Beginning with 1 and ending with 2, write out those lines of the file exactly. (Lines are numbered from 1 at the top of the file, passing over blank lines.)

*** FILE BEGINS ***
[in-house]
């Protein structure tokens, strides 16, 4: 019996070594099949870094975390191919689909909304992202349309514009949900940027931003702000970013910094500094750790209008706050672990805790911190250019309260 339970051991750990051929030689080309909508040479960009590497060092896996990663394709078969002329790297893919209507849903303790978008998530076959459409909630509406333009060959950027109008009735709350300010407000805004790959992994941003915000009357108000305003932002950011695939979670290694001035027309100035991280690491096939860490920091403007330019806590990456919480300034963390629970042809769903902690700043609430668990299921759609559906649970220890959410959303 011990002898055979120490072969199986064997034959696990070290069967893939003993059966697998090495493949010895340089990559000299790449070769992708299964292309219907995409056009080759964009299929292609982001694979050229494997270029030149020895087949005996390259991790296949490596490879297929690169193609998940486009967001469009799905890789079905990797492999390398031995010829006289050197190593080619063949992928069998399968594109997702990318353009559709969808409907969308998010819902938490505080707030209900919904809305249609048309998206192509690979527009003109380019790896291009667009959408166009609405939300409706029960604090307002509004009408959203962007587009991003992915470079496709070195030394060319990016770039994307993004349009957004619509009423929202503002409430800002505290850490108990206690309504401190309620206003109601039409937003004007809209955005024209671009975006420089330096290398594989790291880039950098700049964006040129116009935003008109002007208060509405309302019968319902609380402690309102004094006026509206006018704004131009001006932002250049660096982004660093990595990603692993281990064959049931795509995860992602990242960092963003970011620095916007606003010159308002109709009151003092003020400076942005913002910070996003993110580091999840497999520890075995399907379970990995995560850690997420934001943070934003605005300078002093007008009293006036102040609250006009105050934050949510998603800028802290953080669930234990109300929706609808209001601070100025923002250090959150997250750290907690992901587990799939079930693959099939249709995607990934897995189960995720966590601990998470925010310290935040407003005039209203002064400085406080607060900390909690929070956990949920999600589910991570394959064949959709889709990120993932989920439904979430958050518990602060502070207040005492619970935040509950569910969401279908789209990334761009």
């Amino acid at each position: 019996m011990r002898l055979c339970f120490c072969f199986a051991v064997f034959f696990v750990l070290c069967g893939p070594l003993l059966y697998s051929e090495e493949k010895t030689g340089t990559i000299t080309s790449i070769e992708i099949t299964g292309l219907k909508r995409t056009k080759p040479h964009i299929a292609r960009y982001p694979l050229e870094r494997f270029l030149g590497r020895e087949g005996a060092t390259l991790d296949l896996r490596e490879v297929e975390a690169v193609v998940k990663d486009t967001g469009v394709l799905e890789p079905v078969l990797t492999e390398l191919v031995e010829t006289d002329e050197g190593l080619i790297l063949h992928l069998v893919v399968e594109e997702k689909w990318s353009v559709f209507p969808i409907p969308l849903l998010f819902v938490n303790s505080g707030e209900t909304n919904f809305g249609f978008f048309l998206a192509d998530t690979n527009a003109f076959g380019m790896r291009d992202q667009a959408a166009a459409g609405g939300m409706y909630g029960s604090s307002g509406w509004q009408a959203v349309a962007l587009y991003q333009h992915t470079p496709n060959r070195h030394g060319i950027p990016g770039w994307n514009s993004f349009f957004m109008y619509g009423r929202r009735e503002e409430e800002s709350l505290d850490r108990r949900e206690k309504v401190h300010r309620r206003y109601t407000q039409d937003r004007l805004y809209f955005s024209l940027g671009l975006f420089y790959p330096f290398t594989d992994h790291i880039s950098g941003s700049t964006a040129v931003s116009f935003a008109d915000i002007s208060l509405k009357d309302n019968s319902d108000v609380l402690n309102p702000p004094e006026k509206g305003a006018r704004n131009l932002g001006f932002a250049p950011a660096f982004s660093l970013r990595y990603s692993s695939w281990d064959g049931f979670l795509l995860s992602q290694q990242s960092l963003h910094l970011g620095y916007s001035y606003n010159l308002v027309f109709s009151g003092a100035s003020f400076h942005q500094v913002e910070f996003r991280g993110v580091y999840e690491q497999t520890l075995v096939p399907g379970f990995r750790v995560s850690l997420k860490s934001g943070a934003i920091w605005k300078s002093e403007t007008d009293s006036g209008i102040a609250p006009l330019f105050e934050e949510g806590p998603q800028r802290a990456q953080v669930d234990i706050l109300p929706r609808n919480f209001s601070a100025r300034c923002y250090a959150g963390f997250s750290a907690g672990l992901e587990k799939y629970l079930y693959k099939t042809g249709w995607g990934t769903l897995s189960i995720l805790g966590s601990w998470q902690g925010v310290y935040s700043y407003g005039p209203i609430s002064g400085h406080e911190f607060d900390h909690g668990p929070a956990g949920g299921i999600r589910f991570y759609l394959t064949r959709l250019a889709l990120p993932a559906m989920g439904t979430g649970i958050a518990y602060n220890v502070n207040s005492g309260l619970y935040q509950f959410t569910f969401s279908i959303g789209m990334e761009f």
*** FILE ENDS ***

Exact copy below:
[in-house]
């Protein structure tokens, strides 16, 4: 019996070594099949870094975390191919689909909304992202349309514009949900940027931003702000970013910094500094750790209008706050672990805790911190250019309260 339970051991750990051929030689080309909508040479960009590497060092896996990663394709078969002329790297893919209507849903303790978008998530076959459409909630509406333009060959950027109008009735709350300010407000805004790959992994941003915000009357108000305003932002950011695939979670290694001035027309100035991280690491096939860490920091403007330019806590990456919480300034963390629970042809769903902690700043609430668990299921759609559906649970220890959410959303 011990002898055979120490072969199986064997034959696990070290069967893939003993059966697998090495493949010895340089990559000299790449070769992708299964292309219907995409056009080759964009299929292609982001694979050229494997270029030149020895087949005996390259991790296949490596490879297929690169193609998940486009967001469009799905890789079905990797492999390398031995010829006289050197190593080619063949992928069998399968594109997702990318353009559709969808409907969308998010819902938490505080707030209900919904809305249609048309998206192509690979527009003109380019790896291009667009959408166009609405939300409706029960604090307002509004009408959203962007587009991003992915470079496709070195030394060319990016770039994307993004349009957004619509009423929202503002409430800002505290850490108990206690309504401190309620206003109601039409937003004007809209955005024209671009975006420089330096290398594989790291880039950098700049964006040129116009935003008109002007208060509405309302019968319902609380402690309102004094006026509206006018704004131009001006932002250049660096982004660093990595990603692993281990064959049931795509995860992602990242960092963003970011620095916007606003010159308002109709009151003092003020400076942005913002910070996003993110580091999840497999520890075995399907379970990995995560850690997420934001943070934003605005300078002093007008009293006036102040609250006009105050934050949510998603800028802290953080669930234990109300929706609808209001601070100025923002250090959150997250750290907690992901587990799939079930693959099939249709995607990934897995189960995720966590601990998470925010310290935040407003005039209203002064400085406080607060900390909690929070956990949920999600589910991570394959064949959709889709990120993932989920439904979430958050518990602060502070207040005492619970935040509950569910969401279908789209990334761009």